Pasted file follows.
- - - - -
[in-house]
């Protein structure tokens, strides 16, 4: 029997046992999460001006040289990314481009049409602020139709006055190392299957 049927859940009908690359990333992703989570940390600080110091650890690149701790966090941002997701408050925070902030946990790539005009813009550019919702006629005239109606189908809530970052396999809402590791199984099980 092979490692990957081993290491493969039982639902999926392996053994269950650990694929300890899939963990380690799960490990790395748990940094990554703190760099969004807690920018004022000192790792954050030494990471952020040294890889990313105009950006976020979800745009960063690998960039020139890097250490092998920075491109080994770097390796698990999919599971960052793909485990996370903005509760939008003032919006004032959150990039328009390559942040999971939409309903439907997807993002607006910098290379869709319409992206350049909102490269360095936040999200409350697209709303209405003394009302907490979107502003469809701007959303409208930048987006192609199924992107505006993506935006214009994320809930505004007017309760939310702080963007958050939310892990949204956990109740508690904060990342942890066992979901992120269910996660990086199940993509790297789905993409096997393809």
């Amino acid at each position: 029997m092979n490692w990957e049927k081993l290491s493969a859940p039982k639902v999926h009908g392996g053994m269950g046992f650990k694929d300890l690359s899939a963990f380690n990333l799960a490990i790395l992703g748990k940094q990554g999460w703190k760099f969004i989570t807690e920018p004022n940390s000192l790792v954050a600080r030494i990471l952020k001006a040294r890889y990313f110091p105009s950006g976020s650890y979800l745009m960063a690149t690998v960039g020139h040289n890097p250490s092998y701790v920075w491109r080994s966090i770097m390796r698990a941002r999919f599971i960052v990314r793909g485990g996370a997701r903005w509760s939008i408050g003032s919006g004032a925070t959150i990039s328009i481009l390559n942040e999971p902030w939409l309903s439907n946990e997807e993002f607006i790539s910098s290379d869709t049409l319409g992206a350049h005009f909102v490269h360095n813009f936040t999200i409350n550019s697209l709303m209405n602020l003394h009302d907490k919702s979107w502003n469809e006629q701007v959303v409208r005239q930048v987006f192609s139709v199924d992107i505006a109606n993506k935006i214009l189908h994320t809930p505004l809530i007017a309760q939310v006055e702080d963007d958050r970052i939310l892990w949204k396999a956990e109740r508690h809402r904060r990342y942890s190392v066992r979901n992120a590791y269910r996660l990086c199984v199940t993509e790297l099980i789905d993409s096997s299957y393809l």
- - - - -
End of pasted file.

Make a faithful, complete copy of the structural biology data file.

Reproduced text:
[in-house]
């Protein structure tokens, strides 16, 4: 029997046992999460001006040289990314481009049409602020139709006055190392299957 049927859940009908690359990333992703989570940390600080110091650890690149701790966090941002997701408050925070902030946990790539005009813009550019919702006629005239109606189908809530970052396999809402590791199984099980 092979490692990957081993290491493969039982639902999926392996053994269950650990694929300890899939963990380690799960490990790395748990940094990554703190760099969004807690920018004022000192790792954050030494990471952020040294890889990313105009950006976020979800745009960063690998960039020139890097250490092998920075491109080994770097390796698990999919599971960052793909485990996370903005509760939008003032919006004032959150990039328009390559942040999971939409309903439907997807993002607006910098290379869709319409992206350049909102490269360095936040999200409350697209709303209405003394009302907490979107502003469809701007959303409208930048987006192609199924992107505006993506935006214009994320809930505004007017309760939310702080963007958050939310892990949204956990109740508690904060990342942890066992979901992120269910996660990086199940993509790297789905993409096997393809």
């Amino acid at each position: 029997m092979n490692w990957e049927k081993l290491s493969a859940p039982k639902v999926h009908g392996g053994m269950g046992f650990k694929d300890l690359s899939a963990f380690n990333l799960a490990i790395l992703g748990k940094q990554g999460w703190k760099f969004i989570t807690e920018p004022n940390s000192l790792v954050a600080r030494i990471l952020k001006a040294r890889y990313f110091p105009s950006g976020s650890y979800l745009m960063a690149t690998v960039g020139h040289n890097p250490s092998y701790v920075w491109r080994s966090i770097m390796r698990a941002r999919f599971i960052v990314r793909g485990g996370a997701r903005w509760s939008i408050g003032s919006g004032a925070t959150i990039s328009i481009l390559n942040e999971p902030w939409l309903s439907n946990e997807e993002f607006i790539s910098s290379d869709t049409l319409g992206a350049h005009f909102v490269h360095n813009f936040t999200i409350n550019s697209l709303m209405n602020l003394h009302d907490k919702s979107w502003n469809e006629q701007v959303v409208r005239q930048v987006f192609s139709v199924d992107i505006a109606n993506k935006i214009l189908h994320t809930p505004l809530i007017a309760q939310v006055e702080d963007d958050r970052i939310l892990w949204k396999a956990e109740r508690h809402r904060r990342y942890s190392v066992r979901n992120a590791y269910r996660l990086c199984v199940t993509e790297l099980i789905d993409s096997s299957y393809l």